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It is with a mingled sense of shame and pride that I write these words: I have become a Marie Kondo disciple.

Pride, because it implies that I’m taking control of my home, my possessions and my life — consciously pushing back against a culture of mindless consumption. Shame, because it indicates that I need to take control of my home, my possessions and my life, and that I’ve so far failed to curb my habits of mindless consumption. Plus, as a recovering hipster snob, I hate admitting that I’ve jumped on the bandwagon with everyone else.

And I do mean everyone.

Marie Kondo brings joy, peace and tidiness. (Denise Crew/Netflix)
Marie Kondo brings joy, peace and tidiness. (Denise Crew/Netflix)

The Life-Changing Magic of Tidying Up” was an immediate sensation when its English translation was published in 2014. Author Marie Kondo urged readers to discard any item that didn’t “spark joy.” She found a ready audience among design buffs, trendy minimalists, clutterphobes and the sort of GOOP groupie who still treats anything Eastern with a sort of mystified reverence. (Wabi-sabi? Kintsugi? We may not totally understand it, but we’re all in.)

In 2019, however, that Magic has really spread to the masses — and its pull is more profound than you might expect.

Eight bingeable episodes of “Tidying Up With Marie Kondo” appeared on Netflix on Jan. 1. In them, the disconcertingly adorable Ms. Kondo helps everyday American families discard mounds of clothes and massive collections of komono (miscellaneous items), and teaches them to fold ties and towels the KonMari way. The new show arrived just in time to inspire the nation’s New Year’s resolutions — my social media feeds are full of friends decluttering their closets, thrift stores across the country are seeing an unprecedented surge in donations, and the Container Store’s stock price is up 40+ percent from late December.

Wellness crazes are common and well-documented, but this manifestation seems like a particular sign of our times. The KonMari method emphasizes order, in a year — or span of years — that hasn’t seen very much of it. And there’s its fixation on lessening consumption, grown more compelling as the potential for climate disaster becomes more real every day.

But it’s also deeply humane. Joy and kindness call to us, and they are at the heart of Kondo’s philosophy. The key to deciding what to keep or discard is to take each object in hand and ask “does this spark joy?” If it does, it can stay. And if it doesn’t, you thank it sincerely and let it go.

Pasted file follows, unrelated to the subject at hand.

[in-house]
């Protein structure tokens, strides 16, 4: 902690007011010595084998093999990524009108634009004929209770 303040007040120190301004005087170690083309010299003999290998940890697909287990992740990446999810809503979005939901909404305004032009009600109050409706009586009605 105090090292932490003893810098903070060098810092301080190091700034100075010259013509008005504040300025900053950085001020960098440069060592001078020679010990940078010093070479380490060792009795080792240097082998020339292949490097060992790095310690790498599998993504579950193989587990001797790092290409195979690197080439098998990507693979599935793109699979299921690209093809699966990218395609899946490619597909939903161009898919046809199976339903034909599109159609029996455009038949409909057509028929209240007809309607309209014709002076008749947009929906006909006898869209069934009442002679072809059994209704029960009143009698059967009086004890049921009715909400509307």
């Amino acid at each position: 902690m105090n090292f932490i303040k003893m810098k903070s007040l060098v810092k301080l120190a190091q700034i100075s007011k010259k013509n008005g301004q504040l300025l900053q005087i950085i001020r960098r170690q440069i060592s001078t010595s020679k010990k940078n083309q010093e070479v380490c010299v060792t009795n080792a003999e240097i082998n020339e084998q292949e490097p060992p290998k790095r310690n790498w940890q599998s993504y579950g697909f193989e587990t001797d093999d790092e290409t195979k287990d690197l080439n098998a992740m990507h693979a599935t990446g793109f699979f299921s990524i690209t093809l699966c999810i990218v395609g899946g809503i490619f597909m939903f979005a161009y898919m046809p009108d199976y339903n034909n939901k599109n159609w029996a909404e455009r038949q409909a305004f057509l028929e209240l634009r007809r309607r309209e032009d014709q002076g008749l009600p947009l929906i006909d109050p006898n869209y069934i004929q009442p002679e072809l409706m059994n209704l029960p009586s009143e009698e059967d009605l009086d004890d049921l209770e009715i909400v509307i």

For Kondo, the question is unironic and extremely personal. It calls for inwardness and quiet contemplation, two things that are rarely celebrated in our too-performative world. And even the acts of keeping and discarding are infused with sensitivity. Properly folding your socks is an act of love, for them and for yourself. Even the shabbiest sweater played a role in your life; respect it for that reason, even if it’s time for it to leave your home.

Kondo invites her readers and watchers to fix their lives in an analog way. The KonMari method, despite its rather gimmicky portmanteau, isn’t a diet or a class, but a system of manual and emotional labor. And yes, there is actual labor involved. Politicians are increasingly invoking the “dignity of work” to appeal to a populist-leaning public. Yet for many who take their trends from Netflix and New York Times bestseller lists, it’s unusual in this day and age to see the work of one’s hands made manifest. Following KonMari doesn’t result in evanescent numbers on a screen or slides in a deck, but in a closet once full made empty, or a kitchen once cluttered turned clean and still.

There’s also a sense of reassurance. We may not know we needed it, but we’re drawn to her optimism like flowers to the sun — or like clothes to that one chair in our bedrooms. When Kondo gaily chirps, “I love mess!” it does two things. One, it assures us that our messiness — of whatever form — is actually okay. And two, it tells us that it’s possible to overcome.

“As I am both lazy and forgetful,” Kondo wrote, “I can’t take proper care of too many things. That is why I want to cherish properly the things I love, and that is why I have insisted on tidying for so much of my life.”

I can relate, at least to the first part. And it’s that gentleness and sense of quiet hope that make “Tidying Up” uniquely compelling in contrast to most reality television. It’s not a competition; there’s no backstabbing or drama. It’s neither out-of-reach aspirational nor conspicuously grotesque.

The Marie Kondo craze is just us and our everyday lives, calmly being put into order again. As it turns out, that’s all we really want.

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